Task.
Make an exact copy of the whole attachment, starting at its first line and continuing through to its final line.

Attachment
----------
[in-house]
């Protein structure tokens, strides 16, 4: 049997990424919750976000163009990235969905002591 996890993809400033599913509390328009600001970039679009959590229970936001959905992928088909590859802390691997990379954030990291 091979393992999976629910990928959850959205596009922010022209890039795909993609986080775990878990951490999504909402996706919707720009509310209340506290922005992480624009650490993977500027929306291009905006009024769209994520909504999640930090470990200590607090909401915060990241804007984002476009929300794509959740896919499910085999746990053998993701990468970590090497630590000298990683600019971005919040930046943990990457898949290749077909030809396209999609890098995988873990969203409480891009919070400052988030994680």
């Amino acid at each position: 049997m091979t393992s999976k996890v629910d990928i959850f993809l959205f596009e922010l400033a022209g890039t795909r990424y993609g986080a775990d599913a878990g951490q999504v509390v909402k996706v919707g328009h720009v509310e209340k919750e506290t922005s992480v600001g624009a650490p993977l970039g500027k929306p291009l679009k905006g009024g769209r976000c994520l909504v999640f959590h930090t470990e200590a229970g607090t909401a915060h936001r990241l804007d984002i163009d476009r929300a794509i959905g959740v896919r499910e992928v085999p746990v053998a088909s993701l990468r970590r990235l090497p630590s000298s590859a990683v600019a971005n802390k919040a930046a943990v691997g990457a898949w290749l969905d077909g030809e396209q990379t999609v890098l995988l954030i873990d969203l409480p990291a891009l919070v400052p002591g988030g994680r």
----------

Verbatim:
[in-house]
């Protein structure tokens, strides 16, 4: 049997990424919750976000163009990235969905002591 996890993809400033599913509390328009600001970039679009959590229970936001959905992928088909590859802390691997990379954030990291 091979393992999976629910990928959850959205596009922010022209890039795909993609986080775990878990951490999504909402996706919707720009509310209340506290922005992480624009650490993977500027929306291009905006009024769209994520909504999640930090470990200590607090909401915060990241804007984002476009929300794509959740896919499910085999746990053998993701990468970590090497630590000298990683600019971005919040930046943990990457898949290749077909030809396209999609890098995988873990969203409480891009919070400052988030994680």
């Amino acid at each position: 049997m091979t393992s999976k996890v629910d990928i959850f993809l959205f596009e922010l400033a022209g890039t795909r990424y993609g986080a775990d599913a878990g951490q999504v509390v909402k996706v919707g328009h720009v509310e209340k919750e506290t922005s992480v600001g624009a650490p993977l970039g500027k929306p291009l679009k905006g009024g769209r976000c994520l909504v999640f959590h930090t470990e200590a229970g607090t909401a915060h936001r990241l804007d984002i163009d476009r929300a794509i959905g959740v896919r499910e992928v085999p746990v053998a088909s993701l990468r970590r990235l090497p630590s000298s590859a990683v600019a971005n802390k919040a930046a943990v691997g990457a898949w290749l969905d077909g030809e396209q990379t999609v890098l995988l954030i873990d969203l409480p990291a891009l919070v400052p002591g988030g994680r």